Michele Pierre-Louis was hopeful foreign investment would ‘better the lives of the Haitian population.’
Ouster of prime minister threatens Haitian economic campaign
Stability had been part of pitch to foreign investors
PORT-AU-PRINCE, Haiti - Lawmakers ousted the prime minister yesterday in a power struggle that threatens to undermine a campaign to attract foreign investment to the impoverished country.
Michele Pierre-Louis was removed when 18 of 29 senators voted for censure and dissolved the Cabinet. Most of the votes against the prime minister came from President Rene Preval’s Lespwa movement, which took control of the Senate after winning June elections.
Critics accused Pierre-Louis of failing to do enough to alleviate poverty, though the vote also reflects a struggle among senators for leadership roles as some position themselves for possible runs for president next year.
“She doesn’t have social and economic policies. It’s the Inter-American Development Bank and World Bank that are making economic decisions,’’ said Senator Joseph Lambert.
Pierre-Louis took office in September 2008 as Haiti was being pummeled by four tropical storms and hurricanes that killed nearly 800 people, left tens of thousands homeless, and caused $1 billion in damage.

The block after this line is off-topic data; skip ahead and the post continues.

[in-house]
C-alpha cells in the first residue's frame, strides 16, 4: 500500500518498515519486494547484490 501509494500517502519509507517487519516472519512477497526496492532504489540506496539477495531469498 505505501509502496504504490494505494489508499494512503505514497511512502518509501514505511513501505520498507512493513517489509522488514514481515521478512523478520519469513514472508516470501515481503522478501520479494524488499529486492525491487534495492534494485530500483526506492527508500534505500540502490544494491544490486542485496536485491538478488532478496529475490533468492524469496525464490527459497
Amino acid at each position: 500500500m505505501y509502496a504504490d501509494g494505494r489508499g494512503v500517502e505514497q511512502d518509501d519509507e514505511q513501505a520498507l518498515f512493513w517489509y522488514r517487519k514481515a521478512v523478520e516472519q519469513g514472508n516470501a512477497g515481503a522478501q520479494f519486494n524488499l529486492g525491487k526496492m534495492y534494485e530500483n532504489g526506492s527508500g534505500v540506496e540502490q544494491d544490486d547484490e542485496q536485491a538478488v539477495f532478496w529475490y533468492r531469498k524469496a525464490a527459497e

An educator who headed the Haitian branch of philanthropist George Soros’s Open Society Institute, she filled a post that had been vacant for five months after senators dismissed her predecessor during riots over the high cost of food.
Jean-Max Bellerive, the minister of planning and external cooperation and an economist, is President Rene Preval’s nominee to be Haiti’s next premier, Preval said in a statement addressed to parliament.
In the past five years, politically tumultuous Haiti has ousted a president in a bloody rebellion and has gone through five prime ministers.
The removal of Pierre-Louis comes as former President Bill Clinton, a UN special envoy to Haiti, has been trying to assure international investors that the country has regained stability.
Pierre-Louis alluded to that campaign in a letter to the Senate announcing she would not attend the debate on her ouster.
“At a time when efforts are underway for Haiti to join the international community and it has possibilities of investment, national and international, to better the lives of the Haitian population . . . my government decides not to participate in this hearing,’’ she wrote.
Her refusal to attend angered some lawmakers. “It is an insult that she decided not to come,’’ said Senator John Joel Joseph, a member of Lespwa.
Pierre-Louis was nominated by Preval, but is not part of Lespwa, which is not a traditional party but an organization that supports the president.
Debate raged for more than nine hours, with senators storming out of the room, accusing one another of carrying weapons, and marching in the aisle of the narrow chamber as Kelly Bastien, the Senate’s president, rang a silver bell to call for order.